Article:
Truck stuck in Smugglers' Notch, again, and Vermont plans to take action

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smugglers notch truck stuck
Vermont's treacherous state route 108 claims yet another truck, just two days after the "season opener" truck got stuck on this same stretch of road.
Vermont State Police

The second truck in just a few days has ignored plenty of signage and perhaps some measure of common sense by getting itself stuck on the Smuggler’s Notch stretch of Vermont state route 108.

This marks yet another turn in a bizarre week for trucking in one of the nation's smallest states, as on July 3, the day between the back-to-back Smugglers' Notch incidents, a truck driver had to swim to shore after driving a tractor trailer into a lake in Wilmington, Vermont. 

Vermont State Police identified Byambadorj Avirmed, 63, of Harbor City, California, as the driver who on July 4 around 2:30 p.m. was found stuck. From the police report, it seems like bystanders called this one in.

"Vermont State Police received multiple reports of a tractor-trailer unit attempting to drive through Smuggler's Notch," the report read. "Troopers located the tractor trailer and assisted with backing the truck and trailer out of the Notch."

Avirmed "told Troopers that he observed all the posted signs but continued anyways," just like the driver did two days prior. Avirmed got a ticket, which cost the last driver around $3,500. 

Funnily enough, the near-constant stream of trucks getting stuck on the clearly marked, winding and treacherous seasonal road has become a source of entertainment for locals.

The Rotary Club in nearby Stowe actually had a betting pool on when the first truck would get stuck, and raised $6,000. The winner of the prize will get half that, with the other half going to the club. 

"Just trying to raise awareness about a problem that just doesn't seem to want to go away," said Richard Litchfield, president of the Stowe Rotary Club told local media outlet WCAX. "It's a regular occurrence to get trucks stuck in the Notch, and it's a big drain on the emergency crews who need to respond to these events."

[Related: The most dangerous road for truckers? Vermont's Notch Road claims another]

Stowe, Vermont Rotary Club Smugglers' Notch raffle

Indeed a local wrecker crew recently told Overdrive these jobs can require two or three wreckers and cost thousands. 

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Given the wide range of drivers who find themselves stuck on the Notch, Overdrive reached out to Vermont's Agency of Transportation to see what could be done.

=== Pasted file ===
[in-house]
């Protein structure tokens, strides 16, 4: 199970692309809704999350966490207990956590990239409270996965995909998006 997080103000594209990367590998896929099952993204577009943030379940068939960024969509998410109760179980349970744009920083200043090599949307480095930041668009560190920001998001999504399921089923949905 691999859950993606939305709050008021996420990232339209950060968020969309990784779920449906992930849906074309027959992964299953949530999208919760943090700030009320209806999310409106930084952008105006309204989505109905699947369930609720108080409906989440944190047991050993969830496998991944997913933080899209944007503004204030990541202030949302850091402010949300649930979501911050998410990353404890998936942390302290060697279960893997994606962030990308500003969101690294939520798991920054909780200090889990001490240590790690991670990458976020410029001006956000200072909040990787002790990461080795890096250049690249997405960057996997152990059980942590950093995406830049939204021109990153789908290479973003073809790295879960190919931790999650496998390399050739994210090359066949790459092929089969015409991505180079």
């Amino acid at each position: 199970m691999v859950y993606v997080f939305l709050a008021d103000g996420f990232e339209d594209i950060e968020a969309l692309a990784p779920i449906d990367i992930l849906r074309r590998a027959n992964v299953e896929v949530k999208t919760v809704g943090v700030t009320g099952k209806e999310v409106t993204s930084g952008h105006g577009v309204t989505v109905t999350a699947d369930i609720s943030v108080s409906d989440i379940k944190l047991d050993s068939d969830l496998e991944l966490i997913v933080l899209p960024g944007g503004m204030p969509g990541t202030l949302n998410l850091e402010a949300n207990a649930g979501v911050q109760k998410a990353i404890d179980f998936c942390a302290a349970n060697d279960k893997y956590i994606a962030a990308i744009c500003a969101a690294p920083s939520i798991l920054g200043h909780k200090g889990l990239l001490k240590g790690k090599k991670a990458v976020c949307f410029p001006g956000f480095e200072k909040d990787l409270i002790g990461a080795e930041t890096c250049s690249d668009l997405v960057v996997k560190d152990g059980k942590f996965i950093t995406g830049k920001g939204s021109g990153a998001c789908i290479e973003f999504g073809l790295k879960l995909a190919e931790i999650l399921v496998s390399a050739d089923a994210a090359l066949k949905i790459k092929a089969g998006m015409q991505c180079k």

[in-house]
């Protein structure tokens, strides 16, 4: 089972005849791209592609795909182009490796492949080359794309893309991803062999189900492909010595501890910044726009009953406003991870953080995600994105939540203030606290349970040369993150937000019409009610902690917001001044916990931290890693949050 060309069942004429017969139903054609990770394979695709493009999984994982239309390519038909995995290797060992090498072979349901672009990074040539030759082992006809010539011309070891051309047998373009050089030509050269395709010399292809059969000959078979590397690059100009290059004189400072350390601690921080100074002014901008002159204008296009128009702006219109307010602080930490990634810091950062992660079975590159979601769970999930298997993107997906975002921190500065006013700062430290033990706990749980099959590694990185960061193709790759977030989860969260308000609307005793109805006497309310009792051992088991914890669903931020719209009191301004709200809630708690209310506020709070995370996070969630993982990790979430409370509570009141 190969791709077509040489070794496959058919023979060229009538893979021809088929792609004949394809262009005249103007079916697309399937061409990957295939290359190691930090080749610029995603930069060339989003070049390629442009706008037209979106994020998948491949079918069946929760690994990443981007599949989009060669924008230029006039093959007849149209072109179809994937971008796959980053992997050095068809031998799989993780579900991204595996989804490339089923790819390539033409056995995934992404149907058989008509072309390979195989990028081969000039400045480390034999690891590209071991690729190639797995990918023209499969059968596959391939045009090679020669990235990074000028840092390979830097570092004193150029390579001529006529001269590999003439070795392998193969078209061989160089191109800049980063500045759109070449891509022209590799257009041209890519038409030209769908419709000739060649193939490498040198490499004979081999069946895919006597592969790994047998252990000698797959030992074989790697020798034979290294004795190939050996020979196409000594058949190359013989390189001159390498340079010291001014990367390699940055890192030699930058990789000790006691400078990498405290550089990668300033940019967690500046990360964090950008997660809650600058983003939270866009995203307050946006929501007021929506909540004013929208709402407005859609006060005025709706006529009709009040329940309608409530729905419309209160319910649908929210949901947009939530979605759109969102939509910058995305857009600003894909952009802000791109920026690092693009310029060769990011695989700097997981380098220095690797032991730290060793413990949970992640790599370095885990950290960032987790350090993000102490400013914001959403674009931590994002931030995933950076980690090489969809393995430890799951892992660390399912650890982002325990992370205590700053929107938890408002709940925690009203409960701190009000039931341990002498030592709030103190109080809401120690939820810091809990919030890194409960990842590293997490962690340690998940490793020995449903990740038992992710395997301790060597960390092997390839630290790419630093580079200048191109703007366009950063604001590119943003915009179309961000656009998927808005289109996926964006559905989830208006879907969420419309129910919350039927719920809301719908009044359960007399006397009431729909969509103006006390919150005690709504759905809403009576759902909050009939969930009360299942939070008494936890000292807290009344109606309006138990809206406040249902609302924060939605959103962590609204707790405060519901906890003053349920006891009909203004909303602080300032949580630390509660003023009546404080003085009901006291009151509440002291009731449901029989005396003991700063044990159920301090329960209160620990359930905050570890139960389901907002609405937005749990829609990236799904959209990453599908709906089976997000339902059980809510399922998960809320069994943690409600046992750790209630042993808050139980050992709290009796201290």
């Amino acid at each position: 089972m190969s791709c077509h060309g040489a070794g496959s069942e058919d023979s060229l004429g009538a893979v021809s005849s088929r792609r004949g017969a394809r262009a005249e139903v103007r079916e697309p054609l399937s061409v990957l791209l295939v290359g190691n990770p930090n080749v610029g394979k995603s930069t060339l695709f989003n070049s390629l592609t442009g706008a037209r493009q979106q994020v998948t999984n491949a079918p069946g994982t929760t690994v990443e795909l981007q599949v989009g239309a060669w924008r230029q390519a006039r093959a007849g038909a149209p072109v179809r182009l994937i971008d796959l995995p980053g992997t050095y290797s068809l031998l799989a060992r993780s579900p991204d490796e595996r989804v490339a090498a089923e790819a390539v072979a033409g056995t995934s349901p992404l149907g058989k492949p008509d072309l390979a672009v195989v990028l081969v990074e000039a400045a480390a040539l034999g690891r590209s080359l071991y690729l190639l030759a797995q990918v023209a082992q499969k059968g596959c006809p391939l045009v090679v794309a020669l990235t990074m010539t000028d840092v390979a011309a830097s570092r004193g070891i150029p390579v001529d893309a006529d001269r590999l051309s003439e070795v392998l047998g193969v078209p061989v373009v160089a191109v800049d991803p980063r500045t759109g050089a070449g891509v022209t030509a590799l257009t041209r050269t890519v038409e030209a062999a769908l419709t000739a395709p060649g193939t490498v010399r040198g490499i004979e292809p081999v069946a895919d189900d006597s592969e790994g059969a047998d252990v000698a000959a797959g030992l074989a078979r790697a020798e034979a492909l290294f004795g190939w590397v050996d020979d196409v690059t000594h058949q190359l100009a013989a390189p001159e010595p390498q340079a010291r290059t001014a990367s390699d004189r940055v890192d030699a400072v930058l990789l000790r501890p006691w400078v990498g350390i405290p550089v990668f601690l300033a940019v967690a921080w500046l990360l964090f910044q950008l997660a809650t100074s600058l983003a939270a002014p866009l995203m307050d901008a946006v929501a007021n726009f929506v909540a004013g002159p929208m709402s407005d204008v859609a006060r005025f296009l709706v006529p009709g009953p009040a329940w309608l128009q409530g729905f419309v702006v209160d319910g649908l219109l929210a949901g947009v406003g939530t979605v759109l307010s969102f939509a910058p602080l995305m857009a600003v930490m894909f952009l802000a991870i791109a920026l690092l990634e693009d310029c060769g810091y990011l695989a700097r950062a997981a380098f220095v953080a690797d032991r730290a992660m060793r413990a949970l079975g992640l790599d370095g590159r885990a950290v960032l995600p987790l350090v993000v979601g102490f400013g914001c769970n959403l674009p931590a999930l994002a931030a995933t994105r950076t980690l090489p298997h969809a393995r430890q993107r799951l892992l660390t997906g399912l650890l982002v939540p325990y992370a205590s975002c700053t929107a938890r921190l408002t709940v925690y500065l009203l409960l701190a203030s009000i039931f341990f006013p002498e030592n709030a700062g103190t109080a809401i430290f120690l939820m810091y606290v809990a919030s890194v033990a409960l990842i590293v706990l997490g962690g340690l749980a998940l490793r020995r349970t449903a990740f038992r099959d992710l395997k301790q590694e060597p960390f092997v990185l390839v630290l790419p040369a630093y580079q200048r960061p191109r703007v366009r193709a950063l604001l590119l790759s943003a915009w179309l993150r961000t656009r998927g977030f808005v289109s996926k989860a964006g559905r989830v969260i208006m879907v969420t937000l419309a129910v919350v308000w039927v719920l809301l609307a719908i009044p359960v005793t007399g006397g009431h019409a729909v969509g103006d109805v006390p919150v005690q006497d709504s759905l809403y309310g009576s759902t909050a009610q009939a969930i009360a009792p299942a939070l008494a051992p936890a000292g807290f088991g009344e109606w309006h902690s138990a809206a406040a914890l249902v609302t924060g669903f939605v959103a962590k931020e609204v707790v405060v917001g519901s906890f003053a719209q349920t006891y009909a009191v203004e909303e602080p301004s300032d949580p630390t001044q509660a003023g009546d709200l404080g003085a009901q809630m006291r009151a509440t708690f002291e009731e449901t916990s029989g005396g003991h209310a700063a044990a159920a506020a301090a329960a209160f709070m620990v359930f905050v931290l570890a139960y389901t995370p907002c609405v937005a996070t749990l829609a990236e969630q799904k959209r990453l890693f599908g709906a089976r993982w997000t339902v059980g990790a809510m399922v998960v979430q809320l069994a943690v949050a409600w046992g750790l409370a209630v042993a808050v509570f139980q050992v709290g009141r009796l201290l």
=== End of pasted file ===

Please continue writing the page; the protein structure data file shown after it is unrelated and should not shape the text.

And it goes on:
Of the half-dozen or so signs warning truck drivers about the road, "some include French to address drivers from Quebec," Todd Sears, Operations and Safety Bureau Deputy Director told Overdrive. "The majority of stuckages, however, do not involve language issues."

Instead, the real blame lies with "the drivers who use the standard mapping packages such as Google Maps or Apple Maps," he continued, also noting that the state had reached out to GPS providers in the past to make sure the route was appropriately marked.

"Please use freight-specific navigation systems, not standard mapping apps," he said.

Also, he noted, the Notch isn't even some great shortcut. 

"Bypassing VT108 (the Notch Road) to get from Stowe to Cambridge will only be approximately 7 minutes more," he said. "Stuckages are expensive between fines, fees, cost of removal, and opportunity costs, not to mention the frustration it causes to the vehicles that are waiting for the stuckage to be cleared."

[Related: Truck driver takes a swim after crashing into reservoir]

So, in response, the AOT will "be installing a chicane course this season, which is intended to mirror the tight angles found in the Notch itself, and will force a turnaround of oversized vehicles when they discover they can’t navigate it."

A "chicane course," is just a stretch of serpentine road meant to slow traffic or, in this case, get through to foolhardy drivers. The official statute states that "Single-frame motor vehicles over 40 feet in length and tractor units with one or more attached trailers over 45 feet in total length are prohibited from operating on the Smugglers’ Notch segment of Vermont Route 108."

But ask any local, and they'll tell you even four-wheelers struggle with the hairpin turns on 108 at times. 

“Drivers traveling in the Stowe to Cambridge direction (Northbound) will encounter a chicane at Barnes Camp and would use the Stowe Resort parking lot to turn around. Drivers traveling in the Cambridge to Stowe direction (Southbound) will encounter a chicane near Smugglers Notch Parking Lot No. 1 and would use that lot to turn around," Sears said. 

Will this be the end of the Smugglers' Notch stuckages? Will the Stowe Rotary Club's new tradition see another year? 

These questions can only be answered by the bravest, boldest and most negligent truck drivers on the road today. Safe travels. 

[Related: $2,000 fair warning, a third time: Vermont route 108 between Stowe/Cambridge off-limits]

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